By Devendra Kamarajan
NAIROBI (IDN) – The human rights movement needs to be bigger, bolder and more inclusive if it is to tackle the challenges that people face today, says life-long social justice campaigner Kumi Naidoo as he officially starts his four-year tenure as Secretary General of Amnesty International.
Amnesty is the largest human rights movement worldwide, with a global presence including offices in more than 70 countries, 2,600 staff and seven million members, volunteers and supporters worldwide. Naidoo wants more.
He is the first-ever South African to be appointed as the leader and main spokesperson for Amnesty. He succeeds Indian human rights activist Salil Shetty, who served eight years as Secretary General from 2010, and is now a Senior Fellow of the Carr Center for Human Rights Policy at the Harvard Kennedy School for the 2018-2019 academic year.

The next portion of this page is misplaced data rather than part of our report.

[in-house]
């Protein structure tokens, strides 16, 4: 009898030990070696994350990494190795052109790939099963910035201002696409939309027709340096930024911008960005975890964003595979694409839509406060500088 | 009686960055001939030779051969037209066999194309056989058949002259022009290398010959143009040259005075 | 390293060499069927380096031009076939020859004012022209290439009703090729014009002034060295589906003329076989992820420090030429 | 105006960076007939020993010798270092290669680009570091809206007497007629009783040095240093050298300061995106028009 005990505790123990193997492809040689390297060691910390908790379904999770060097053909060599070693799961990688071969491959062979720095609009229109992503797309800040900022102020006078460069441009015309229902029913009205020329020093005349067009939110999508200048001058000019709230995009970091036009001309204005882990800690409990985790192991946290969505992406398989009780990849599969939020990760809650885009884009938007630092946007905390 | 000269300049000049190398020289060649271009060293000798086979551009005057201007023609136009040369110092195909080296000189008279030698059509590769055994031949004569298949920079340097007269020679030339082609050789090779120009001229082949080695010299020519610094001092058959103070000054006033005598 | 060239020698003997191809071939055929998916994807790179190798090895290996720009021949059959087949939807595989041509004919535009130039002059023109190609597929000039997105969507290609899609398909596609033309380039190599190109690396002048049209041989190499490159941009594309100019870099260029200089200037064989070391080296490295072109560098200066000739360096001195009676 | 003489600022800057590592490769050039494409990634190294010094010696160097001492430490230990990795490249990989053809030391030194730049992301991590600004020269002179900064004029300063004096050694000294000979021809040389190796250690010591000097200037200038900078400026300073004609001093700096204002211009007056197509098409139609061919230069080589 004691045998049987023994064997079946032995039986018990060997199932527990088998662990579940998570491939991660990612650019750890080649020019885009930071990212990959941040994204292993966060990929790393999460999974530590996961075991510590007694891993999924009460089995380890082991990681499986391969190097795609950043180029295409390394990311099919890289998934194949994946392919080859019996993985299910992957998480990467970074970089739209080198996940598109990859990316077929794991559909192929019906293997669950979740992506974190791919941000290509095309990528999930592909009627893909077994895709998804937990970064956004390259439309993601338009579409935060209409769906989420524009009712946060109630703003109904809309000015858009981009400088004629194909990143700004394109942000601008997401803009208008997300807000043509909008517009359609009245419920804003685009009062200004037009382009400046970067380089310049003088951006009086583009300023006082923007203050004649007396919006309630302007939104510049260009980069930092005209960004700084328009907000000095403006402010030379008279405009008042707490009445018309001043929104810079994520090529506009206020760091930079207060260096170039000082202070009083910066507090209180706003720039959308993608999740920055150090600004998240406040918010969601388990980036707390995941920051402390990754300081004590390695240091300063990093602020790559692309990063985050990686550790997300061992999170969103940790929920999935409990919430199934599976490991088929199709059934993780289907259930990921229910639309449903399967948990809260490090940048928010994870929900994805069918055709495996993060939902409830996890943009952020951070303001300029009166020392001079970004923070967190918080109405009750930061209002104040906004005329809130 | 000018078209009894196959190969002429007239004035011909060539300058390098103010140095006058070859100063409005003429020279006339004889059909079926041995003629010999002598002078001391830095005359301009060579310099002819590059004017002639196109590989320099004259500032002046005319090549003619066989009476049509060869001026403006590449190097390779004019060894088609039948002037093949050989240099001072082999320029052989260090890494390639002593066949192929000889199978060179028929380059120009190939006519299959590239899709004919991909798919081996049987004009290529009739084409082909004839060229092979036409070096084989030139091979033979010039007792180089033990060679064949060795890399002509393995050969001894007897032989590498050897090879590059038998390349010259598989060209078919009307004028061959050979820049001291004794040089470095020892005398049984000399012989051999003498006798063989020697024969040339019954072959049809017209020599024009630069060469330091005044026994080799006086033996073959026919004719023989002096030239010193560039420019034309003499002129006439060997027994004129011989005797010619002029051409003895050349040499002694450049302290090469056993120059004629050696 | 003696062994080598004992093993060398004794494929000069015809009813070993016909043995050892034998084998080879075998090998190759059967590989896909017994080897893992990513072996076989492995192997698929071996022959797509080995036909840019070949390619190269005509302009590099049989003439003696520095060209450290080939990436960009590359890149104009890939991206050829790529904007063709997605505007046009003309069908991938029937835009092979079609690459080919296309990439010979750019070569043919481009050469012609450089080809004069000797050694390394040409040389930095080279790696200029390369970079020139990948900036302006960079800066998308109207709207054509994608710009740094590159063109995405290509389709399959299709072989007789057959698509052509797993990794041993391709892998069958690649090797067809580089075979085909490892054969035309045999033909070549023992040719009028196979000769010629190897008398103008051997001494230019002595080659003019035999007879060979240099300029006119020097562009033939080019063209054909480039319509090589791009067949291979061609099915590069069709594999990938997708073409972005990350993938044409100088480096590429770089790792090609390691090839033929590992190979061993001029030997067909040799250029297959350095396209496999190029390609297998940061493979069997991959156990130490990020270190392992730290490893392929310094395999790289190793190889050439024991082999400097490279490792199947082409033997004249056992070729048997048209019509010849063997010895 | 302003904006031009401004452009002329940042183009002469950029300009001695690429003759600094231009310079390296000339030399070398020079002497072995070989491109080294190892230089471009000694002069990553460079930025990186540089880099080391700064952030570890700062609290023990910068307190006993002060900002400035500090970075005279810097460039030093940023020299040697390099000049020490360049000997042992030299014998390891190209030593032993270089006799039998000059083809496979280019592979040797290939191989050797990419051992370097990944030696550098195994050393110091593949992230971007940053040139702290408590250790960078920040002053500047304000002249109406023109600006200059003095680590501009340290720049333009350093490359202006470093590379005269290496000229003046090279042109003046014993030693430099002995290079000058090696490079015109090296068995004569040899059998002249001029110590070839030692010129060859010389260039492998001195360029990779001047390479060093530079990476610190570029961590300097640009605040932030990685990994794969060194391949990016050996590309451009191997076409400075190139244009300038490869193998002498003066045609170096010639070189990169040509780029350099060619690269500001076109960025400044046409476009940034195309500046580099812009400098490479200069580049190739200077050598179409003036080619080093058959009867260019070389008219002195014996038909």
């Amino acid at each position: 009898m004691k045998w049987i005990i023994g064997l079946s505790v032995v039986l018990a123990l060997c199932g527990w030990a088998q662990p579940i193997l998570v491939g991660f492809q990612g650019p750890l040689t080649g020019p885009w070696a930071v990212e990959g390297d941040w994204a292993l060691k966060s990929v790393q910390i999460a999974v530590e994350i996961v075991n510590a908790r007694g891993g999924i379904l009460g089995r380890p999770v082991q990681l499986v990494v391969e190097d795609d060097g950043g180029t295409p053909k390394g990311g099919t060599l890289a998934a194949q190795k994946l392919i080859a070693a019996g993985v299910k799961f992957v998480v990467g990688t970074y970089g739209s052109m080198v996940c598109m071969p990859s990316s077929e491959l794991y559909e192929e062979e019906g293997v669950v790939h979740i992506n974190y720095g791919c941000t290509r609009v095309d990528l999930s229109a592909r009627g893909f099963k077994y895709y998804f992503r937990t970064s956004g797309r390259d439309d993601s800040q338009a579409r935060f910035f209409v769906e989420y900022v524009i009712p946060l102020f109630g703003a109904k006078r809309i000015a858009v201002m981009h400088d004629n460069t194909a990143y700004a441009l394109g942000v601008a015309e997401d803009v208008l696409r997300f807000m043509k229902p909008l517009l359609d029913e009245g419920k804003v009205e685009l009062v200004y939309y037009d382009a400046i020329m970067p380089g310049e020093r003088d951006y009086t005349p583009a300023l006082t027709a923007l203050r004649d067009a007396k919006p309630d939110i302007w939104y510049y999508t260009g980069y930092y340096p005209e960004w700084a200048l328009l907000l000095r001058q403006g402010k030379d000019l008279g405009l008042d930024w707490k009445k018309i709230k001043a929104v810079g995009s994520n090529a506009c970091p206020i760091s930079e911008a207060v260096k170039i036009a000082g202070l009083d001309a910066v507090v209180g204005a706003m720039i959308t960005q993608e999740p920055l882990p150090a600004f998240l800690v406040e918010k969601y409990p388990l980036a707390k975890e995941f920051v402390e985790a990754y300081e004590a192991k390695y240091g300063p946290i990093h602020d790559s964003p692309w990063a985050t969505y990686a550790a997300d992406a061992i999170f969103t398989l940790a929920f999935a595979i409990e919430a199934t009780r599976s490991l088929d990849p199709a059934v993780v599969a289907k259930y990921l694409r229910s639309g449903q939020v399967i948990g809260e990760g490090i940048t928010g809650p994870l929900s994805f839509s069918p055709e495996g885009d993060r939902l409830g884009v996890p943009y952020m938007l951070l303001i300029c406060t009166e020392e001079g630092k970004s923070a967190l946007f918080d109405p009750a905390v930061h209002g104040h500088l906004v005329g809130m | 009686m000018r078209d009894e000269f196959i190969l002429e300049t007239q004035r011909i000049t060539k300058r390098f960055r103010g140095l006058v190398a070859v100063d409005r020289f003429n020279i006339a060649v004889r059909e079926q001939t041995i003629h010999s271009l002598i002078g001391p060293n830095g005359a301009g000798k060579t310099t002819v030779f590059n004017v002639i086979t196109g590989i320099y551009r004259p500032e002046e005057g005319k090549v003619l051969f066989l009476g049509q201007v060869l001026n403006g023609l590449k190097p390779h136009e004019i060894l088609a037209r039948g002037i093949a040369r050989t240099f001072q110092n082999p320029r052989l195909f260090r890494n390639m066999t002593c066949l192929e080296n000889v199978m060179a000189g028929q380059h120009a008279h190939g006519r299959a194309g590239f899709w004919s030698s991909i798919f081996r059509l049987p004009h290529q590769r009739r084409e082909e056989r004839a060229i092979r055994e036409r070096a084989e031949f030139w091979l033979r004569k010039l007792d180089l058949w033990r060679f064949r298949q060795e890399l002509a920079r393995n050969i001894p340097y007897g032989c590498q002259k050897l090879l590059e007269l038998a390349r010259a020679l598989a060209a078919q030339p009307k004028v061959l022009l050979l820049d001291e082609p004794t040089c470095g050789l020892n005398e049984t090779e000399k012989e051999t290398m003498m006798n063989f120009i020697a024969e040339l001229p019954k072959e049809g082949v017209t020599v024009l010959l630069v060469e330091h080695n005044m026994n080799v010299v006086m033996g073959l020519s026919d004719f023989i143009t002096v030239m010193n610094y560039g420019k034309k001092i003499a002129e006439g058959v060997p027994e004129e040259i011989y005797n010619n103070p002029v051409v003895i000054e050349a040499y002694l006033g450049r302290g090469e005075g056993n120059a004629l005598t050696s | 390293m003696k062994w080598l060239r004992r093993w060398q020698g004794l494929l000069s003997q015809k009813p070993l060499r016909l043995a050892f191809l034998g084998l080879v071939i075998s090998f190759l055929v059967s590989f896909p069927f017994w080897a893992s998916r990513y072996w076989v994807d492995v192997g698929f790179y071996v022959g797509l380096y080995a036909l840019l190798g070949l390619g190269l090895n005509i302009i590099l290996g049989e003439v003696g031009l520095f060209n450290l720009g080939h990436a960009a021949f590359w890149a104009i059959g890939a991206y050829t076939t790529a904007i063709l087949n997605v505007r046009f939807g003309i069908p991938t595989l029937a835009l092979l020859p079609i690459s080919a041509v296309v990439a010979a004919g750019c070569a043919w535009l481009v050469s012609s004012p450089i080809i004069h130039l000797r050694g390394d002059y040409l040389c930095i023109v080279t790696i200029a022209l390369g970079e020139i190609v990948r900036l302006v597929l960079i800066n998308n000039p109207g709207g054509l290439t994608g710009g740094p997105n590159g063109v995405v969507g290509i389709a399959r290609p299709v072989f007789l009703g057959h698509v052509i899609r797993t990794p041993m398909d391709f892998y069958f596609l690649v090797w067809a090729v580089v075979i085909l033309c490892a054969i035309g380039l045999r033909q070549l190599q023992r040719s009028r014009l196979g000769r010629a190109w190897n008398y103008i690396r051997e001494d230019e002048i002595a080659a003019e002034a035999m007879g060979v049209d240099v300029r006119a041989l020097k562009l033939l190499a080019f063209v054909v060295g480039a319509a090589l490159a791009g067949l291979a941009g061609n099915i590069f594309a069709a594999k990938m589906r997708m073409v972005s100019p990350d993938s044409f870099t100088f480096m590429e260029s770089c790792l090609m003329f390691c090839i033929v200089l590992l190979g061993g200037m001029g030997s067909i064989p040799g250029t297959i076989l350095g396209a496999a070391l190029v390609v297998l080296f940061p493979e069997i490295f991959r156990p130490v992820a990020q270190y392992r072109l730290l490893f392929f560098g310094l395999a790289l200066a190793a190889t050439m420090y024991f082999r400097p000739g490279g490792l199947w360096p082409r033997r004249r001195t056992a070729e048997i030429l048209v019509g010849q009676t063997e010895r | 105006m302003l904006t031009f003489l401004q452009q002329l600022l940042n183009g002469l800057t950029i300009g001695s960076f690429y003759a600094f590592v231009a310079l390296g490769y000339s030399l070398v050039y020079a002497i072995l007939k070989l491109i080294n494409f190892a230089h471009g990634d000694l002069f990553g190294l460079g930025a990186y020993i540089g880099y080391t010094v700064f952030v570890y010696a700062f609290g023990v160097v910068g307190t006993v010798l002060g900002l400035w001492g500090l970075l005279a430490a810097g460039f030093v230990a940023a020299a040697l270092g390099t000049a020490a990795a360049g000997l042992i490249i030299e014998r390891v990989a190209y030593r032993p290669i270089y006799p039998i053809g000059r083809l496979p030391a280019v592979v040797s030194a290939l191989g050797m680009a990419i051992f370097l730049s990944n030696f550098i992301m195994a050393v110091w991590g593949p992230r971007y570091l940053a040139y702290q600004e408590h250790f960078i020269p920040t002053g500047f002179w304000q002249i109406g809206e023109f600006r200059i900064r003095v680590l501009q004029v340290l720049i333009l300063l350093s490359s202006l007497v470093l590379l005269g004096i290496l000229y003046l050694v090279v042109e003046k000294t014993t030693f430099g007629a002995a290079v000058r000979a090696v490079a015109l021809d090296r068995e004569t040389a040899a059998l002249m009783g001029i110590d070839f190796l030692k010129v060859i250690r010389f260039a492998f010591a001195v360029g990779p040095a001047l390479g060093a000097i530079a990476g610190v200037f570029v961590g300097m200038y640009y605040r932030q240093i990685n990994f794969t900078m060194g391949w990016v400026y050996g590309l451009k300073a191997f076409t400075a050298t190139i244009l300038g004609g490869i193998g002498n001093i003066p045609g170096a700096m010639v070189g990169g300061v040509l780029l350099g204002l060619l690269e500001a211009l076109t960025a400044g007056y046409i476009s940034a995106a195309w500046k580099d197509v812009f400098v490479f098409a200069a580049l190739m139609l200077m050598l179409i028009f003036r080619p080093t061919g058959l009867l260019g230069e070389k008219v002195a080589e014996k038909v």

Before joining Amnesty International, he was Director of the United Nations Millennium Campaign from 2003 to 2010, credited with significantly increasing awareness of and accountability for the Millennium Development Goals across the world.
Naidoo has held multiple leadership roles including Chair of the Global Call for Climate Action, Founding Chair of the Global Call to Action against Poverty and Secretary General and CEO of CIVICUS, the World Alliance for Citizen Participation.
But his time as Executive Director of Greenpeace International starting 2009 apparently cemented his reputation as a bold activist who championed civil disobedience – most notably when he was arrested for scaling a Greenlandic oil rig to hand-deliver a petition in protest of drilling in the Arctic in 2011. A year later he occupied a Russian oilrig in the Barents Sea in the Russian Arctic.